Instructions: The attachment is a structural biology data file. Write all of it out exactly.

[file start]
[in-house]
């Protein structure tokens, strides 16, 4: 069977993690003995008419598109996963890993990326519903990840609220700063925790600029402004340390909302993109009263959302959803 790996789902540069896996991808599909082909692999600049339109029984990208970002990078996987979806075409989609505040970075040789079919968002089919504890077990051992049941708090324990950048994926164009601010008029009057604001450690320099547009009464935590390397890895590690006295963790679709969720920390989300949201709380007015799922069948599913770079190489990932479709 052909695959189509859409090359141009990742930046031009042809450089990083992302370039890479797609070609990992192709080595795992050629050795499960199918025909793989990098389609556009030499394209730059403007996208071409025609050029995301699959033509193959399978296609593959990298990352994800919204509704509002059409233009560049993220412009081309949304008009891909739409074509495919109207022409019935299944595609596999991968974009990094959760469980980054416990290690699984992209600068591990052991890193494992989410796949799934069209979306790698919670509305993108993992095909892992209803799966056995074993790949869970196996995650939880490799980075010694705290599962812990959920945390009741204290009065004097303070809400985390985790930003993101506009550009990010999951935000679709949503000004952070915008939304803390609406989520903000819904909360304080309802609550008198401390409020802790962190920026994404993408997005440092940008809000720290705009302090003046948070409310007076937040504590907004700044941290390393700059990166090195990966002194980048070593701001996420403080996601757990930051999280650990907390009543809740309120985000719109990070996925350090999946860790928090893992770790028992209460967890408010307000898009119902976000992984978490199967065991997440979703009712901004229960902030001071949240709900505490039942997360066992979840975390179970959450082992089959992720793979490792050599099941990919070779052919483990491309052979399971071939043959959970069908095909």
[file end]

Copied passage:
[in-house]
């Protein structure tokens, strides 16, 4: 069977993690003995008419598109996963890993990326519903990840609220700063925790600029402004340390909302993109009263959302959803 790996789902540069896996991808599909082909692999600049339109029984990208970002990078996987979806075409989609505040970075040789079919968002089919504890077990051992049941708090324990950048994926164009601010008029009057604001450690320099547009009464935590390397890895590690006295963790679709969720920390989300949201709380007015799922069948599913770079190489990932479709 052909695959189509859409090359141009990742930046031009042809450089990083992302370039890479797609070609990992192709080595795992050629050795499960199918025909793989990098389609556009030499394209730059403007996208071409025609050029995301699959033509193959399978296609593959990298990352994800919204509704509002059409233009560049993220412009081309949304008009891909739409074509495919109207022409019935299944595609596999991968974009990094959760469980980054416990290690699984992209600068591990052991890193494992989410796949799934069209979306790698919670509305993108993992095909892992209803799966056995074993790949869970196996995650939880490799980075010694705290599962812990959920945390009741204290009065004097303070809400985390985790930003993101506009550009990010999951935000679709949503000004952070915008939304803390609406989520903000819904909360304080309802609550008198401390409020802790962190920026994404993408997005440092940008809000720290705009302090003046948070409310007076937040504590907004700044941290390393700059990166090195990966002194980048070593701001996420403080996601757990930051999280650990907390009543809740309120985000719109990070996925350090999946860790928090893992770790028992209460967890408010307000898009119902976000992984978490199967065991997440979703009712901004229960902030001071949240709900505490039942997360066992979840975390179970959450082992089959992720793979490792050599099941990919070779052919483990491309052979399971071939043959959970069908095909």